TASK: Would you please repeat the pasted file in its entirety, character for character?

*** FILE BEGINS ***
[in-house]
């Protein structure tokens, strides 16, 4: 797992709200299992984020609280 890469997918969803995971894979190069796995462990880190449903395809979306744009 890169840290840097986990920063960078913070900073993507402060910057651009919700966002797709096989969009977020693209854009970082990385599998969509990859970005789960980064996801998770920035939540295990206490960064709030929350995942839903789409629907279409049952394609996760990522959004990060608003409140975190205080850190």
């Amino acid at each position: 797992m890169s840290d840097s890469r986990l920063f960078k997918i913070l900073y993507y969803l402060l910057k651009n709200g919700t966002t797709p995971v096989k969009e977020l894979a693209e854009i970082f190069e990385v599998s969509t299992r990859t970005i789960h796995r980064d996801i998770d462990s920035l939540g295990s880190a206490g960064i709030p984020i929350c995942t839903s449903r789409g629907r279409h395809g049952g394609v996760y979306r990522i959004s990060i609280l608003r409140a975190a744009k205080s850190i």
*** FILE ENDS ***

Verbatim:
[in-house]
């Protein structure tokens, strides 16, 4: 797992709200299992984020609280 890469997918969803995971894979190069796995462990880190449903395809979306744009 890169840290840097986990920063960078913070900073993507402060910057651009919700966002797709096989969009977020693209854009970082990385599998969509990859970005789960980064996801998770920035939540295990206490960064709030929350995942839903789409629907279409049952394609996760990522959004990060608003409140975190205080850190």
């Amino acid at each position: 797992m890169s840290d840097s890469r986990l920063f960078k997918i913070l900073y993507y969803l402060l910057k651009n709200g919700t966002t797709p995971v096989k969009e977020l894979a693209e854009i970082f190069e990385v599998s969509t299992r990859t970005i789960h796995r980064d996801i998770d462990s920035l939540g295990s880190a206490g960064i709030p984020i929350c995942t839903s449903r789409g629907r279409h395809g049952g394609v996760y979306r990522i959004s990060i609280l608003r409140a975190a744009k205080s850190i």